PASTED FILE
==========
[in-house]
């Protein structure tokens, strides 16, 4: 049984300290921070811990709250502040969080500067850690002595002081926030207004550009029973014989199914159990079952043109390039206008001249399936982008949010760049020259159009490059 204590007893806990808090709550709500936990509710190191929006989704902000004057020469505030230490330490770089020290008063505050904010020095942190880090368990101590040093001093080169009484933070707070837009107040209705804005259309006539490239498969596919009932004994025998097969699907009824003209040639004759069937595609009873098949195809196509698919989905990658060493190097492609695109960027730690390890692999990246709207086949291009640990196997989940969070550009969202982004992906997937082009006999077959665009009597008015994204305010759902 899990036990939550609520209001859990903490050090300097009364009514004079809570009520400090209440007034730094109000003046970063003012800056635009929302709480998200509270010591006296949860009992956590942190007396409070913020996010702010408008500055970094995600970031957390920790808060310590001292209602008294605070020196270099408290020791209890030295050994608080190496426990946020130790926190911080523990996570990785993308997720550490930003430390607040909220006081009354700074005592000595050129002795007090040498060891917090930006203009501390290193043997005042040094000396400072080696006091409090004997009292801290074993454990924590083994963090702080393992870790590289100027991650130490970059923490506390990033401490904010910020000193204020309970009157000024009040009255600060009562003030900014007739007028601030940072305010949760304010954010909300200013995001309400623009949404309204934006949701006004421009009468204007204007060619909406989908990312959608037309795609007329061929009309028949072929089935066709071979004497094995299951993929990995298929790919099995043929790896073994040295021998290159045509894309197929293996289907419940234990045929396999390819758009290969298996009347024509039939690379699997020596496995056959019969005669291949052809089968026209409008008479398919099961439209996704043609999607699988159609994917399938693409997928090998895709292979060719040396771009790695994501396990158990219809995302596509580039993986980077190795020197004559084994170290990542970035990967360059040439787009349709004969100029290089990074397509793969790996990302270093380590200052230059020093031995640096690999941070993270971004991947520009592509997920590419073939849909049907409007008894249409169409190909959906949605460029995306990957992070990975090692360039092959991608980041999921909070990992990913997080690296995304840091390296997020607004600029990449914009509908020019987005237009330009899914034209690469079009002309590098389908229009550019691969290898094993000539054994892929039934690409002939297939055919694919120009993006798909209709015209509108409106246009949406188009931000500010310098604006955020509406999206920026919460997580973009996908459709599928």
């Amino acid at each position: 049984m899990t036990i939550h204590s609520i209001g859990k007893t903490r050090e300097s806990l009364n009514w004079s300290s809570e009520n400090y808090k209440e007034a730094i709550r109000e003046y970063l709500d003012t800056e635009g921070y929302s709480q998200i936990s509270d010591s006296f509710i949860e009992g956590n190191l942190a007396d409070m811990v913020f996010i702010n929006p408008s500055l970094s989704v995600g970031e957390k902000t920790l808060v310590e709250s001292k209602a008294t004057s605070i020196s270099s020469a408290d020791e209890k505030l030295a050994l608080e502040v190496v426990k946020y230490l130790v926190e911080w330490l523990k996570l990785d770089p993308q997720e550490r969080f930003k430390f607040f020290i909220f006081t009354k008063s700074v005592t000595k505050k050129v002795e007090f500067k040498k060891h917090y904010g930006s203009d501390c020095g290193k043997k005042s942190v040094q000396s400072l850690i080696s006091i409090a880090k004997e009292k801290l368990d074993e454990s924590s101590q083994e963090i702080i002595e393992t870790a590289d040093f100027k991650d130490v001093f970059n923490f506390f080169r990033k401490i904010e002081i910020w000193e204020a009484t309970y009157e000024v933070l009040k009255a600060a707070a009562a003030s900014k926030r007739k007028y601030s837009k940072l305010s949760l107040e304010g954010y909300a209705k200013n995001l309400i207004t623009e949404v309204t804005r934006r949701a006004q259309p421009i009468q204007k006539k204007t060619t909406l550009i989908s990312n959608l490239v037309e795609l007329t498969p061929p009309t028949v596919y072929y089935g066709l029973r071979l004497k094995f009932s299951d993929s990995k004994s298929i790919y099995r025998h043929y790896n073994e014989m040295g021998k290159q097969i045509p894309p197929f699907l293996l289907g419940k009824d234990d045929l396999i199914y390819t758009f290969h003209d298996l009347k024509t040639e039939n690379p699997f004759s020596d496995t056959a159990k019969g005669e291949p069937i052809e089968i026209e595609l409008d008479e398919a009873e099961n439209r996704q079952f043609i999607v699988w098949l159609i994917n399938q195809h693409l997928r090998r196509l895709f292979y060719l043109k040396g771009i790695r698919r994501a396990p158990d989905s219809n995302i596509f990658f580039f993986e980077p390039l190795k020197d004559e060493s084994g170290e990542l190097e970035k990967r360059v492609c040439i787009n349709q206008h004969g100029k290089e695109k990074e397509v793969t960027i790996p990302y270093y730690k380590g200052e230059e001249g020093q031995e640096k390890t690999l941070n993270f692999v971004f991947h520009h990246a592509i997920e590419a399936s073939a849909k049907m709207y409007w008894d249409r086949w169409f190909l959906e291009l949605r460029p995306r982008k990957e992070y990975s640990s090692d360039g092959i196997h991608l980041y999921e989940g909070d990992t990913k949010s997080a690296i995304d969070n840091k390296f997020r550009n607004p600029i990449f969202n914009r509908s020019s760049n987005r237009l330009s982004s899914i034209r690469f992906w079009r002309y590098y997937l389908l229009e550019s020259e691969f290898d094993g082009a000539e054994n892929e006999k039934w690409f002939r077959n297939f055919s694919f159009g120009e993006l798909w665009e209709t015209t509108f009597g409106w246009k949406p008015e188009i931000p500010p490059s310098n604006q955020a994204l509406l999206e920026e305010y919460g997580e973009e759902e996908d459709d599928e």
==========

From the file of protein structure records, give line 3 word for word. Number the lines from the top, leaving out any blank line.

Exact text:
């Amino acid at each position: 049984m899990t036990i939550h204590s609520i209001g859990k007893t903490r050090e300097s806990l009364n009514w004079s300290s809570e009520n400090y808090k209440e007034a730094i709550r109000e003046y970063l709500d003012t800056e635009g921070y929302s709480q998200i936990s509270d010591s006296f509710i949860e009992g956590n190191l942190a007396d409070m811990v913020f996010i702010n929006p408008s500055l970094s989704v995600g970031e957390k902000t920790l808060v310590e709250s001292k209602a008294t004057s605070i020196s270099s020469a408290d020791e209890k505030l030295a050994l608080e502040v190496v426990k946020y230490l130790v926190e911080w330490l523990k996570l990785d770089p993308q997720e550490r969080f930003k430390f607040f020290i909220f006081t009354k008063s700074v005592t000595k505050k050129v002795e007090f500067k040498k060891h917090y904010g930006s203009d501390c020095g290193k043997k005042s942190v040094q000396s400072l850690i080696s006091i409090a880090k004997e009292k801290l368990d074993e454990s924590s101590q083994e963090i702080i002595e393992t870790a590289d040093f100027k991650d130490v001093f970059n923490f506390f080169r990033k401490i904010e002081i910020w000193e204020a009484t309970y009157e000024v933070l009040k009255a600060a707070a009562a003030s900014k926030r007739k007028y601030s837009k940072l305010s949760l107040e304010g954010y909300a209705k200013n995001l309400i207004t623009e949404v309204t804005r934006r949701a006004q259309p421009i009468q204007k006539k204007t060619t909406l550009i989908s990312n959608l490239v037309e795609l007329t498969p061929p009309t028949v596919y072929y089935g066709l029973r071979l004497k094995f009932s299951d993929s990995k004994s298929i790919y099995r025998h043929y790896n073994e014989m040295g021998k290159q097969i045509p894309p197929f699907l293996l289907g419940k009824d234990d045929l396999i199914y390819t758009f290969h003209d298996l009347k024509t040639e039939n690379p699997f004759s020596d496995t056959a159990k019969g005669e291949p069937i052809e089968i026209e595609l409008d008479e398919a009873e099961n439209r996704q079952f043609i999607v699988w098949l159609i994917n399938q195809h693409l997928r090998r196509l895709f292979y060719l043109k040396g771009i790695r698919r994501a396990p158990d989905s219809n995302i596509f990658f580039f993986e980077p390039l190795k020197d004559e060493s084994g170290e990542l190097e970035k990967r360059v492609c040439i787009n349709q206008h004969g100029k290089e695109k990074e397509v793969t960027i790996p990302y270093y730690k380590g200052e230059e001249g020093q031995e640096k390890t690999l941070n993270f692999v971004f991947h520009h990246a592509i997920e590419a399936s073939a849909k049907m709207y409007w008894d249409r086949w169409f190909l959906e291009l949605r460029p995306r982008k990957e992070y990975s640990s090692d360039g092959i196997h991608l980041y999921e989940g909070d990992t990913k949010s997080a690296i995304d969070n840091k390296f997020r550009n607004p600029i990449f969202n914009r509908s020019s760049n987005r237009l330009s982004s899914i034209r690469f992906w079009r002309y590098y997937l389908l229009e550019s020259e691969f290898d094993g082009a000539e054994n892929e006999k039934w690409f002939r077959n297939f055919s694919f159009g120009e993006l798909w665009e209709t015209t509108f009597g409106w246009k949406p008015e188009i931000p500010p490059s310098n604006q955020a994204l509406l999206e920026e305010y919460g997580e973009e759902e996908d459709d599928e």